Coutu announces bid for Congress
By Melanie Savage - Staff Writer
Region - posted Mon., May. 9, 2011
After reaching out to constituents in Connecticut’s second Congressional district, state Rep. Chris Coutu (R-47th District) recently officially announced his decision to challenge incumbent U.S. Rep. Joe Courtney (D-2nd District) in the 2012 elections.
“I found I have a lot of support,” said Coutu. “I’ve gotten a lot of phone calls and e-mails from people across the district who have said they would support me.”
Though some have questioned his readiness to take on Congress, Coutu will have served two terms in the state’s General Assembly by November of 2012, and feels that he is ready for a bigger challenge. “The economy, gas prices, jobs - the country is spiraling downhill,” he said. “I couldn’t just stand by idle and watch that happen.”
Though the conservative Coutu has a long list of issues that he feels need attention, he said that energy, budget policies and Social Security top his list. Regarding energy, “I think the focus has to be on all options, and not just an obsession with ethanol and other green energies,” he said. Coutu feels that nuclear energy and domestic drilling are areas that deserve attention, to help the United States move away from reliance upon fossil fuels obtained “from our enemies.”
Regarding budget policies, Coutu is concerned with the legislature’s willingness to take on ever-increasing amounts of debt. “That’s a big one,” he said. “Debt has resulted in a negative outlook for our bond rating, and has contributed to the devaluation of the dollar, which has in turn contributed to rising energy costs.”
On May 6, Coutu joined the Roger Sherman Liberty Center (a conservative lobbying group) in filing a lawsuit that challenges the constitutionality of Connecticut’s state budget. Named as plaintiffs are Coutu, state Sen. Leonard Suzio (R-District 13) and two others. The suit claims that the budget violates the Constitution because it includes a $2 billion hole that Gov. Dannel Malloy hopes to fill through labor concessions provided by state employees. “In 1991, there was public outrage over the state income tax,” said Coutu. “The people didn’t think it was fair.” The response, he said, was Constitutional Amendment Article 28, section 18a, which states: “The amount of general budget expenditures authorized for any fiscal year shall not exceed the estimated amount of revenue for such fiscal year.”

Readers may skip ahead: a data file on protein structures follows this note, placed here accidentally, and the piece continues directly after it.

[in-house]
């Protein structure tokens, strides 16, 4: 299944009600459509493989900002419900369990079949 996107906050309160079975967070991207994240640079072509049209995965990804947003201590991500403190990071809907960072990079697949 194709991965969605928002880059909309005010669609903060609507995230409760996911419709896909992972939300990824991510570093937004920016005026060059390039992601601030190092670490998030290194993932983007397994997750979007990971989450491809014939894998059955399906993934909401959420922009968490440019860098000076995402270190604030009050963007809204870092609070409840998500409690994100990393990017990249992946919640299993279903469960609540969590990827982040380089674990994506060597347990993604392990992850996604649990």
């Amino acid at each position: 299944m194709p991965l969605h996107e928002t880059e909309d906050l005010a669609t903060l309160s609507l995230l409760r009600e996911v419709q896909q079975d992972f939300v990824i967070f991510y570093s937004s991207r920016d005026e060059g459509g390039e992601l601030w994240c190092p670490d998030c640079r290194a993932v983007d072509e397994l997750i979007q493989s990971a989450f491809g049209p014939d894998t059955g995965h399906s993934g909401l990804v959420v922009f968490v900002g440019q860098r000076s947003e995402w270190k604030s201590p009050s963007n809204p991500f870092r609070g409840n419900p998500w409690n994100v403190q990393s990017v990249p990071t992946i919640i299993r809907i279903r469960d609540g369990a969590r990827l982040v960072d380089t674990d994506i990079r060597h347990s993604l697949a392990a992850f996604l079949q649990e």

While Democratic leaders have dismissed the lawsuit as frivolous, the plaintiffs claim that the $2 billion hole removes a portion of the budget-making process from the hands of the legislature, where it belongs, and puts it into the hands of the executive branch. “Believe me, this is a last resort,” said Coutu. “But when something is so obviously unconstitutional, you have to explore all options. I took an oath to uphold the Constitution, and that’s what I’m going to do.”
Regarding Social Security, the 34-year-old Coutu said that people his age have to face reality. “It’s on the brink of insolvency,” he said. “Those of us under 40, we have to believe it’s not going to be there for us.” Coutu envisions a long-term solution that will allow for the support of citizens currently drawing from the system, while at the same time allowing for younger workers to set money aside for their own retirements. “The current plan is that people like me and you get nothing,” he said.
In looking forward to 2012, “The bottom line,” said Coutu, “is that I’ve always been a big believer that the citizens need a viable choice. Right now, you’re looking at all of your representation in D.C. coming from one party. That’s something that concerns me, and I think it should concern other people, as well.”